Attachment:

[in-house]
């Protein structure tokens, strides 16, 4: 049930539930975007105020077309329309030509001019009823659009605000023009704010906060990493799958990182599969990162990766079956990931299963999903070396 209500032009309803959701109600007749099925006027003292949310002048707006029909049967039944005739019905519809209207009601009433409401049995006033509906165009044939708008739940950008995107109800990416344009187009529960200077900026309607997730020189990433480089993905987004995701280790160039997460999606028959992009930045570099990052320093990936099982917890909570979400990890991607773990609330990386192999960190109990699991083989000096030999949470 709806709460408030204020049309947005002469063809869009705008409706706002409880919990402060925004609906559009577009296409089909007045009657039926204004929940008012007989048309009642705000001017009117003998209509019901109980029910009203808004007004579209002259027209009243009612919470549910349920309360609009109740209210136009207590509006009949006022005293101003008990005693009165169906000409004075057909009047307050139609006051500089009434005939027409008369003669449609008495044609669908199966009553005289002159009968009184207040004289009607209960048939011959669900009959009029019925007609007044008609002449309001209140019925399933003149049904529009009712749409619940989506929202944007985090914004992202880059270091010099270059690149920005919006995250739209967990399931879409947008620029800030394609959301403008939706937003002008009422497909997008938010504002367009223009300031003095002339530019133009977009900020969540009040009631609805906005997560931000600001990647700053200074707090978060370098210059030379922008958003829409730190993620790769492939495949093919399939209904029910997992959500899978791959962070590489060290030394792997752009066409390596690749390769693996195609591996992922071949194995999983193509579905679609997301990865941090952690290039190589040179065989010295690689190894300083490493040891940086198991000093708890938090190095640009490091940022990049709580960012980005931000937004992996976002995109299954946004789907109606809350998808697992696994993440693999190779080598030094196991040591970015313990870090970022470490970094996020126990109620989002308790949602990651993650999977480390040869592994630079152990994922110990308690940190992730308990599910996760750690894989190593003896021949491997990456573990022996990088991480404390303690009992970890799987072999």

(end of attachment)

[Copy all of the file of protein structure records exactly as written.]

[in-house]
């Protein structure tokens, strides 16, 4: 049930539930975007105020077309329309030509001019009823659009605000023009704010906060990493799958990182599969990162990766079956990931299963999903070396 209500032009309803959701109600007749099925006027003292949310002048707006029909049967039944005739019905519809209207009601009433409401049995006033509906165009044939708008739940950008995107109800990416344009187009529960200077900026309607997730020189990433480089993905987004995701280790160039997460999606028959992009930045570099990052320093990936099982917890909570979400990890991607773990609330990386192999960190109990699991083989000096030999949470 709806709460408030204020049309947005002469063809869009705008409706706002409880919990402060925004609906559009577009296409089909007045009657039926204004929940008012007989048309009642705000001017009117003998209509019901109980029910009203808004007004579209002259027209009243009612919470549910349920309360609009109740209210136009207590509006009949006022005293101003008990005693009165169906000409004075057909009047307050139609006051500089009434005939027409008369003669449609008495044609669908199966009553005289002159009968009184207040004289009607209960048939011959669900009959009029019925007609007044008609002449309001209140019925399933003149049904529009009712749409619940989506929202944007985090914004992202880059270091010099270059690149920005919006995250739209967990399931879409947008620029800030394609959301403008939706937003002008009422497909997008938010504002367009223009300031003095002339530019133009977009900020969540009040009631609805906005997560931000600001990647700053200074707090978060370098210059030379922008958003829409730190993620790769492939495949093919399939209904029910997992959500899978791959962070590489060290030394792997752009066409390596690749390769693996195609591996992922071949194995999983193509579905679609997301990865941090952690290039190589040179065989010295690689190894300083490493040891940086198991000093708890938090190095640009490091940022990049709580960012980005931000937004992996976002995109299954946004789907109606809350998808697992696994993440693999190779080598030094196991040591970015313990870090970022470490970094996020126990109620989002308790949602990651993650999977480390040869592994630079152990994922110990308690940190992730308990599910996760750690894989190593003896021949491997990456573990022996990088991480404390303690009992970890799987072999």